Today I’m happy to have Dayna Leigh Cheser and her book, Janelle’s Time.

She’s doing a giveaway: 1 eBook copy of “Janelle’s Time” will be awarded to each of fifteen (15) lucky contest entrants


 1 print copy of “Janelle’s Time” will be awarded to each of five (5) lucky contest entrants

Dayna was kind enough to answer some questions, so first we’ll meet Dayna and then read about her book.

Is this book part of a series?  If so, can you give a general description of the series?  Janelle’s Time is book 1 of a series of 5 books – Janelle’s Time, Moria’s Time, Adelle’s Time, Logan’s Time and Clarissa’s Time.   The series follows the Grayson family from when Richard and Janelle meet and marry into the future (the time of the end of the series hasn’t been determined yet, but will likely be around the time of the Civil War).  However, book 4 (Logan’s Time) is about Logan’s family (Conor).  The two families have a history and get together from time to time, including when a Grayson and a Conor marry to unite the families and their timelines.

Do your characters talk to you?  If so, what do they say?  Quite a lot, actually.  Logan (book 4) wouldn’t shut up for months until I agreed to do a book about him.  Richard and Janelle did a lengthy interview, as well as some plot and dialogue guidance.  Moria hasn’t said all that much but she’s so busy with her life, she doesn’t have time for idle chatter.

How long did it take you to write this book?  Well, that depends on your definitions.  To do the first draft was about 18 months – writing 8 hours a night while working as a security officer in the gatehouse of an upscale community.  When the first draft was complete, I shelved it – for over 6 years.  Then, when I started my Twitter page – @Writers_Cafe – I took it off the shelf.  With the help of new Twitter friends, and other people, I finally submitted it in August of 2011, and it was released in July of 2012.  So, you tell me … how long did it take?

What do you think makes a good romantic hero?  He’s got to be a flawed human being.  He’s got to have some traits that drive the other characters nuts.  He’s got to put his foot in his mouth once in a while – say the wrong thing at the wrong time.  His friends have to be less than perfect (they can’t be better than he is).  Through it all, he has to be a gentleman!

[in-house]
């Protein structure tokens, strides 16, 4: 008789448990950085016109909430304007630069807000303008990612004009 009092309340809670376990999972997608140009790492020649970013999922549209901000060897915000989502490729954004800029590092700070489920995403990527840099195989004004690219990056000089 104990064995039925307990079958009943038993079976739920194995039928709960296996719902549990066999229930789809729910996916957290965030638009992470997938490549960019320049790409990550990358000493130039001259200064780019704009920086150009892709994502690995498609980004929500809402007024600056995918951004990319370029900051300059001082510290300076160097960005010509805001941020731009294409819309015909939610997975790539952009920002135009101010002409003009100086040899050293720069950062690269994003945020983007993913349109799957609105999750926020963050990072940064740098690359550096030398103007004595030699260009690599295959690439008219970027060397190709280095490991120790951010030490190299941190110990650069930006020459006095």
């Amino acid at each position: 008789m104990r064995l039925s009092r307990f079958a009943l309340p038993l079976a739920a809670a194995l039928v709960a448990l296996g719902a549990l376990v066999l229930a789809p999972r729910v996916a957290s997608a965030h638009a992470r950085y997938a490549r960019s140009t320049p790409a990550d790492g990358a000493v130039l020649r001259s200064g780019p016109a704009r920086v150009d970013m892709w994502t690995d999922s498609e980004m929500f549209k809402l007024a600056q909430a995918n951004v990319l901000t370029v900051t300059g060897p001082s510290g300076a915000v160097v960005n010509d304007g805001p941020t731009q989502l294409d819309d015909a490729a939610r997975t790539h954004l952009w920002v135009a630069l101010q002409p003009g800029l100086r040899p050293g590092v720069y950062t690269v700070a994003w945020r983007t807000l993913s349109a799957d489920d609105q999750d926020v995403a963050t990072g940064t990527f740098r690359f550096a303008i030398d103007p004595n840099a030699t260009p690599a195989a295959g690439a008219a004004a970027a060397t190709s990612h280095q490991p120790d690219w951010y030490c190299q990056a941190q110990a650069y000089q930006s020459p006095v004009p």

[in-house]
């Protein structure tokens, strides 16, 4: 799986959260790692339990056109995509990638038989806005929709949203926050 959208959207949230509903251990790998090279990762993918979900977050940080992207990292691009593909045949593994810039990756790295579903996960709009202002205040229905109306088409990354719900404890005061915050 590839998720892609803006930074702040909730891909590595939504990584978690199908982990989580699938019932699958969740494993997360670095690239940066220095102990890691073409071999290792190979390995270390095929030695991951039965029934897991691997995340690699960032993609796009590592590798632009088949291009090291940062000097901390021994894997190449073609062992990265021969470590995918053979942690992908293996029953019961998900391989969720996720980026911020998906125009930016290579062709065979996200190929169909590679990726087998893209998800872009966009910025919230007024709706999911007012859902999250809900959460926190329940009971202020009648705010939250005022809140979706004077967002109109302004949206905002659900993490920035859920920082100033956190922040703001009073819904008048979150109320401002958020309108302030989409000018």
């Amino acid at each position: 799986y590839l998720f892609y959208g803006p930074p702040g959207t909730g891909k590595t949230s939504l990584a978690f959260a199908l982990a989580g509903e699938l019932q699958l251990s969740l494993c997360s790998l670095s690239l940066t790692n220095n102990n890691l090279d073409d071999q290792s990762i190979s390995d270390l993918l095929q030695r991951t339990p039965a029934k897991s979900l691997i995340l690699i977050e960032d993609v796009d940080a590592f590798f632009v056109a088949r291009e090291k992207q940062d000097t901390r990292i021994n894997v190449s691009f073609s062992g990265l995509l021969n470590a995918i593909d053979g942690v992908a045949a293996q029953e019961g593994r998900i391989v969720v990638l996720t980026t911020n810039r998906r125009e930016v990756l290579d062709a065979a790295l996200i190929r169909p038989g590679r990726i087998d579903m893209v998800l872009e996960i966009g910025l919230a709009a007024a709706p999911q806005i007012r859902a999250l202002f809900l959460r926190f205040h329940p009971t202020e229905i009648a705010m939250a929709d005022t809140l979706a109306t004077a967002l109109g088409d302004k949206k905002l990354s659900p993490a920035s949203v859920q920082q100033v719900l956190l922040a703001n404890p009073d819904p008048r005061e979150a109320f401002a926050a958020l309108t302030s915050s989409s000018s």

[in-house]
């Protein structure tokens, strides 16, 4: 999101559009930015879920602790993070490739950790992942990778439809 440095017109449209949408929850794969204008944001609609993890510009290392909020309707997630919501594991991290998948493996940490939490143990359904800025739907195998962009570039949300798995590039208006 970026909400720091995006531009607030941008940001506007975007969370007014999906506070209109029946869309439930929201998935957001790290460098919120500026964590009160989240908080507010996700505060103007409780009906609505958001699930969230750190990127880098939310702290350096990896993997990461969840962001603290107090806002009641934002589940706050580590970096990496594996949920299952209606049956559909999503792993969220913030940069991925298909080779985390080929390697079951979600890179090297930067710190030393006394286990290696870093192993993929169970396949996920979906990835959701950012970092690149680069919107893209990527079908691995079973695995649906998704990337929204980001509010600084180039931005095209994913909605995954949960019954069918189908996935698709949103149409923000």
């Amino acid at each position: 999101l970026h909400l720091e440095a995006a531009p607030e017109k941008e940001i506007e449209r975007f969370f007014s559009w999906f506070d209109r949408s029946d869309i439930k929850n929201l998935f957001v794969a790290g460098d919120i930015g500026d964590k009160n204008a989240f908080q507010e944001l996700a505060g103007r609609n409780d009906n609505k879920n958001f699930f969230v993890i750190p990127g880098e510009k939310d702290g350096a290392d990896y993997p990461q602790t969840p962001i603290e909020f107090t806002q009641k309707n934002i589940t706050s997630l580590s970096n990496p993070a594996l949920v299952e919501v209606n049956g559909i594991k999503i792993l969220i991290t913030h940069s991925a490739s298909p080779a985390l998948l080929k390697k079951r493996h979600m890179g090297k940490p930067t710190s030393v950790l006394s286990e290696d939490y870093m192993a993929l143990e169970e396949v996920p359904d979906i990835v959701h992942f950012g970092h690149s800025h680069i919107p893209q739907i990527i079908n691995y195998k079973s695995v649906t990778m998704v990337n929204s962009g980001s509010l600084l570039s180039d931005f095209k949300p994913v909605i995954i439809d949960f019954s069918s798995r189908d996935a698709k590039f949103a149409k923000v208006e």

Plotter or panster?  Panster – I tried plotting Moria’s Time (loosely) but the story wouldn’t cooperate.  So, I do a timeline after the fact (and I’m way behind on that, too) so I can keep the details straight and just let the plot and characters take care of themselves.

If you had to sum up advice to a new writer in 2 sentences, what would you say?  ALWAYS write something every day.  ALWAYS find the best editor you can afford.

What is the one thing you wish an interviewer would ask you?  And what is the answer? 
What writing challenges have you encountered?  Describe.  Moria’s Time, the second book in my series (which I hope will be out early next year), incorporates real-life historical figures (5, so far).  The book takes place in the first half of the 19th century so the real-life character’s movements are not as closely documented as modern real-life characters (YouTube, internet, television, cell phones, etc.), but it’s still necessary to have the real-life characters be exactly where they were when they were in the real-life timeline.  For example, Elizabeth Blackwell was in college in upstate New York when Moria met her, and Frederick Douglass was in his office the day her family met him.  Years later, Florence Nightingale had to be in London to meet Moria at the same time Elizabeth Blackwell was there as Miss Blackwell was to introduce them, at the same time Moria’s family was in town for an audience with Queen Victoria at Buckingham Palace.  That gave me a rather small window of opportunity, time-wise, for everyone to be there at the same time.  Miss Nightingale was in Germany early and the Queen would be leaving  for a different castle later.  There are a lot of challenges in using real-live historical characters accurately.

Fun Stuff:

Day or Night? Why?  My whole life, from infancy, I was a night-hawk.  Sometimes, I would still be up at dawn the next day.  Then, of course, I’d sleep the day away and do it all over again the next night-morning.  Then, I dumped prescription medications in favor of natural meds for the same conditions and almost immediately, I became a morning person, up every day by 7:30 AM – and I love it‼

Last book you read or the book you are reading now?  Right now, I’m reading Stephen King’s book, ‘On Writing, A Memoir of the Craft,’ and Karen Marie Moning’s  Fever Series (I’m into book 4, ‘Dreamfever.’

Favorite season? Why?  Being a born-and-bred New Englander, I have always liked the autumn – the warm days and cool nights, the gorgeous scenery, especially in the mountains in northern New England, and McIntosh Apples, fresh-picked from the orchard in the next town!  We moved to Florida 20 years ago and I haven’t seen the fall colors, or had a decent apple in all that time.


Title: Janelle’s Time (TIME Series, Book 1)

Author: Dayna Leigh Cheser

Publisher: All Things That Matter Press

Length: 98,600 words

Genres: Historical Romance (ADULT with a little time travel)

Heat Level: Steamy



Amazon (Paperback) | Amazon (Kindle)